Understanding Digital Transformation
Digital transformation is yet another oversimplified set of buzzwords with a very complicated meaning. Digital transformation is most often associated with the conversion of a largely manual processes into a highly efficient and inherently more organized process using data. It can also be applied to streamlining the development of products and services.
On one end of the spectrum, digital transformation is as simple as converting paper documents into electronic ones, scanning them for data, storing that data and then using the data for a myriad of purposes in a business. On the other end of the spectrum, digital transformation of a business is a much more comprehensive commitment which disrupts.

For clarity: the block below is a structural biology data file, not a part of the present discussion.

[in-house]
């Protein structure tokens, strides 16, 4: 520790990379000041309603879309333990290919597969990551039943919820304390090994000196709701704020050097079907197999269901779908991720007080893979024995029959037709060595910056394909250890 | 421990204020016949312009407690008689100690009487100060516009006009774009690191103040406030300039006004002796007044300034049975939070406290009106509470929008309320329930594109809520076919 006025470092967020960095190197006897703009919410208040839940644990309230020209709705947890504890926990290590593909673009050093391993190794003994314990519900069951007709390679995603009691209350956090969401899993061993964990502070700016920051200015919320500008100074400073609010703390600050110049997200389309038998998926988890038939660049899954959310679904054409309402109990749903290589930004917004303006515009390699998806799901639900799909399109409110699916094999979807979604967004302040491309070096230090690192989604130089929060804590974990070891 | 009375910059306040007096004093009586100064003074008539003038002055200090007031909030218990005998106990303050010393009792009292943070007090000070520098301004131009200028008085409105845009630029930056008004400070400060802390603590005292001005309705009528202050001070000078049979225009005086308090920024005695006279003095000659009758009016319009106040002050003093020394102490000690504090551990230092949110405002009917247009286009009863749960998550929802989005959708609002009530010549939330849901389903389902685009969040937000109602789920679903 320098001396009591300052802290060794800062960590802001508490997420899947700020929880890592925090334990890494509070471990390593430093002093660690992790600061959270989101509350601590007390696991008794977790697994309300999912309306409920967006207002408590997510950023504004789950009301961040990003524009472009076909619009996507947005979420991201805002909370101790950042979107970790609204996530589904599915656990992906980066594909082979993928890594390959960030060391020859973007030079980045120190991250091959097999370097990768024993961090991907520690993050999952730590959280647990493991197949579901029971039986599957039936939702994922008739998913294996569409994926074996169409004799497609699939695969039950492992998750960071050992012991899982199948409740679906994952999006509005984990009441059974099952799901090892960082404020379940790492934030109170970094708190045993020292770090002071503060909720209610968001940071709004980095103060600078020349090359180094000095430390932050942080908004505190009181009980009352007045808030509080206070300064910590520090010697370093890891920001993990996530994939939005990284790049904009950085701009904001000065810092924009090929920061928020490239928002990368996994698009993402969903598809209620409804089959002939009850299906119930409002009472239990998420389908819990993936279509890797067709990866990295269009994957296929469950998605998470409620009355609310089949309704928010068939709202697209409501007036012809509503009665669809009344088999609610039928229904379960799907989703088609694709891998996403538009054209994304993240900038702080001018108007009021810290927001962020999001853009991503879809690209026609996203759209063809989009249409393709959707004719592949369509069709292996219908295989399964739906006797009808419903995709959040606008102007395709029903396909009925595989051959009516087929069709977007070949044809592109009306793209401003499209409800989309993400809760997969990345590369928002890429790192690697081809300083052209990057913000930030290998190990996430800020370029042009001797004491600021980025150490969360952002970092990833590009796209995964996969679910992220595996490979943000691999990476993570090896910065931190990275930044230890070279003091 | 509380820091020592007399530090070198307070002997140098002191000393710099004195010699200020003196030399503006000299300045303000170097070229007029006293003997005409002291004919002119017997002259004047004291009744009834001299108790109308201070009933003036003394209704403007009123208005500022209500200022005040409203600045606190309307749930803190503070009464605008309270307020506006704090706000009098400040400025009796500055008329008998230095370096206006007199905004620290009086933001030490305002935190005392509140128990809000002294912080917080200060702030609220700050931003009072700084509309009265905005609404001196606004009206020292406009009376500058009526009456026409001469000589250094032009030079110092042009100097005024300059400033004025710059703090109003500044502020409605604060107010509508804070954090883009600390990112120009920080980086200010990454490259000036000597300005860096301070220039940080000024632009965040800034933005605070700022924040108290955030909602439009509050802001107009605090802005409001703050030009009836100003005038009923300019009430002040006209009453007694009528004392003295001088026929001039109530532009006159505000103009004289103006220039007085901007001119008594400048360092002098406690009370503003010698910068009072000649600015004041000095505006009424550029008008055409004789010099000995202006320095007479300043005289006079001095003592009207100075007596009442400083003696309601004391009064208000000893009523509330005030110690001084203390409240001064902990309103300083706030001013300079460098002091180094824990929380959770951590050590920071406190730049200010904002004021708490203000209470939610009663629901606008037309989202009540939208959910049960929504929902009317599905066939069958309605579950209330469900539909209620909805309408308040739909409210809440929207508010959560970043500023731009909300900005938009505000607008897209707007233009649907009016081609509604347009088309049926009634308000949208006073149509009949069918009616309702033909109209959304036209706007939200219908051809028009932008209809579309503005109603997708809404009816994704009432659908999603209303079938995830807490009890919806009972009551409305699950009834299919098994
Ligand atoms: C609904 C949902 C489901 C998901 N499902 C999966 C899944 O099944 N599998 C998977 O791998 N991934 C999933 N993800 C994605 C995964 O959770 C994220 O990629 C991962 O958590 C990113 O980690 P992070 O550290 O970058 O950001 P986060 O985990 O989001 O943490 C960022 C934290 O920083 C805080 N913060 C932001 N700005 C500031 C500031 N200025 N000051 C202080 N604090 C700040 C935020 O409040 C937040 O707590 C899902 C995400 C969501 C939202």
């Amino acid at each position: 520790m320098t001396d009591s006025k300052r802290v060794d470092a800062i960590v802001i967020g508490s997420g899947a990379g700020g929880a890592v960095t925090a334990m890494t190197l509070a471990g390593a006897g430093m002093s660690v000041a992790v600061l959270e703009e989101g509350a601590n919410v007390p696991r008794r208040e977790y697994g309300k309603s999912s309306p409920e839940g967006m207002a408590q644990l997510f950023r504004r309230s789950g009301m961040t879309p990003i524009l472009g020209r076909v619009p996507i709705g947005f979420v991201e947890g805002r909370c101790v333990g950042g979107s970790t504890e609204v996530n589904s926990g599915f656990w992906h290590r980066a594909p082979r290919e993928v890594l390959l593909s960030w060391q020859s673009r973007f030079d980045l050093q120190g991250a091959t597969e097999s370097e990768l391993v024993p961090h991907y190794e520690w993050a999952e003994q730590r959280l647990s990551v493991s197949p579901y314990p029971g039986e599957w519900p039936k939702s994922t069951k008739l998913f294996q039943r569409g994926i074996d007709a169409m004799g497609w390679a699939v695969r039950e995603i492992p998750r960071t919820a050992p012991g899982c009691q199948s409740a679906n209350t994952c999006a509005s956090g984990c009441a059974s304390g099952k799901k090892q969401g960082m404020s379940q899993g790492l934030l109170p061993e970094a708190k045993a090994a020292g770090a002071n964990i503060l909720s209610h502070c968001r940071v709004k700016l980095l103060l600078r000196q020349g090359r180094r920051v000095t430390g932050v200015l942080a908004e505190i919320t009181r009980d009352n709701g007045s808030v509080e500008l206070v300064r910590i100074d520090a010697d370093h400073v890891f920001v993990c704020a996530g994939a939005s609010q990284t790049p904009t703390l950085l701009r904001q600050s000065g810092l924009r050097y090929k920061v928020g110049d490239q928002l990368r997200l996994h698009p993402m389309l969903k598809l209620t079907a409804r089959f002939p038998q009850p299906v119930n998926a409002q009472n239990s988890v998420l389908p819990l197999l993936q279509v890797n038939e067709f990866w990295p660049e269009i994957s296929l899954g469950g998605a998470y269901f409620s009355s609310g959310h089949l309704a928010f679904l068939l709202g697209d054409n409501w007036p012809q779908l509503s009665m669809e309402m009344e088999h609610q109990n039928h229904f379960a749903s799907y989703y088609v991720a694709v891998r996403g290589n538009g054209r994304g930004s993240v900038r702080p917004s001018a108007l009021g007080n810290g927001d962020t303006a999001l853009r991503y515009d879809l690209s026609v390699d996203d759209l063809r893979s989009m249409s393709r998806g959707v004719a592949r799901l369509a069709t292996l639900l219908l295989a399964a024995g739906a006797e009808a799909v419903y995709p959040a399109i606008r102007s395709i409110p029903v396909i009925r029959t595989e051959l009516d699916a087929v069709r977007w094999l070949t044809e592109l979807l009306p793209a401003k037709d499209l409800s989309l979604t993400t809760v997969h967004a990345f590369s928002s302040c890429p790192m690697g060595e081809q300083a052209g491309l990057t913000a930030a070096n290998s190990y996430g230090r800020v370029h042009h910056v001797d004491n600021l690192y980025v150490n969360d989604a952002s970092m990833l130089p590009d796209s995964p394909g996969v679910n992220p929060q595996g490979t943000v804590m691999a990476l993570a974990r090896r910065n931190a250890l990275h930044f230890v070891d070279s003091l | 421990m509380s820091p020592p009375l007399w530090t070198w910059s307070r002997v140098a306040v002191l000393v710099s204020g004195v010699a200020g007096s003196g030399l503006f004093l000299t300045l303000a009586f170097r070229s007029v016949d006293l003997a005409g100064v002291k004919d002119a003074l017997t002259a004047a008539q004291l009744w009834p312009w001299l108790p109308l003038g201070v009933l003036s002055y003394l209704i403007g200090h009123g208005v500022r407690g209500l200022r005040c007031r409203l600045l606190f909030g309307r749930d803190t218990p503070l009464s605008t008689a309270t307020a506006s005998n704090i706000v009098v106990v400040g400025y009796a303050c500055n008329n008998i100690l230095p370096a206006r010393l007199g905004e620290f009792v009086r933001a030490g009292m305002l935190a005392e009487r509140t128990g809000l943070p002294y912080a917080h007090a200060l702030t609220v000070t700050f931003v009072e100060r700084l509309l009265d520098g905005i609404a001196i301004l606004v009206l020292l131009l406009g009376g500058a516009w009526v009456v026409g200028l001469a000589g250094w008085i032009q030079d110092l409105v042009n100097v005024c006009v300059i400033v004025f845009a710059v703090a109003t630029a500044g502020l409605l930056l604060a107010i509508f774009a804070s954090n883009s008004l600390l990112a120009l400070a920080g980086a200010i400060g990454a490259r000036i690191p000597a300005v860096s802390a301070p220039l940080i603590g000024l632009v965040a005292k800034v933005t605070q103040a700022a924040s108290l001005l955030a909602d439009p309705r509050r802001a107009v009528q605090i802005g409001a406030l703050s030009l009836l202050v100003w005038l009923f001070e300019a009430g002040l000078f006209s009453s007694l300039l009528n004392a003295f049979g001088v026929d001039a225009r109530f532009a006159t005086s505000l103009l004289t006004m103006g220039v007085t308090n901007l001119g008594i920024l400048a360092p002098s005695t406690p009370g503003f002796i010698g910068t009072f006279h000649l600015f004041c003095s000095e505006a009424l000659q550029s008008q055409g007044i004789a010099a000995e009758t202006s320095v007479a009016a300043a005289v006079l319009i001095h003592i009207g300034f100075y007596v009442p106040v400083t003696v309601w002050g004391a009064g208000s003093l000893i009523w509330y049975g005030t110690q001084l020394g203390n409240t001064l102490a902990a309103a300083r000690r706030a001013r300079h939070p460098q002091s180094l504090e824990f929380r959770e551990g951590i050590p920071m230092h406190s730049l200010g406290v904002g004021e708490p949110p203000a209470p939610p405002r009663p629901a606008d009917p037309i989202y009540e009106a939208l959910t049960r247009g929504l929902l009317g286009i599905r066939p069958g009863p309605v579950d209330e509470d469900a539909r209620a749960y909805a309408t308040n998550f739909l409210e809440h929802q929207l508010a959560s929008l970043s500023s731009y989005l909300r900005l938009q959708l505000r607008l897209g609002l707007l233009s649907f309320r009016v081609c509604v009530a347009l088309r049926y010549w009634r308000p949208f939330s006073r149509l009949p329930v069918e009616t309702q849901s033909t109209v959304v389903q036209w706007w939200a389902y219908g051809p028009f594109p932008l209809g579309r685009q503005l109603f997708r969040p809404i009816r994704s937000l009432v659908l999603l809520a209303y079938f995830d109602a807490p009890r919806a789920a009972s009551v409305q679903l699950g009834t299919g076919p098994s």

The intent of this type of transformation is to take on a new strategy or customer segmentation with a completely different offering. The disruption essentially optimizes the processes and invalidates the preceding approach, eventually putting competitors, who haven’t transformed, out of business.
The most commonly referenced example is how Uber digitally disrupted the taxi services industry. On one hand it put cabbies out of work, but on the other created many times more jobs for self-employed, while improving service. You, the consumer, won. A few cabbies had to adapt or die. It is easier for start-ups, like UBER, to conceive of a fully digital process since they are not impacting an existing revenue stream.
However, companies who are truly ready to transform must also understand that there’s going to be a major upheaval to their way of life and require a major sales job to leadership who a fixated-on revenue preservation. Selling a company that they are in a “digitize or die” situation can be career defining, but if truly embraced it’s the kind of change a business needs to stay relevant in the long term. Just like when they first launched their business. Easier said than done.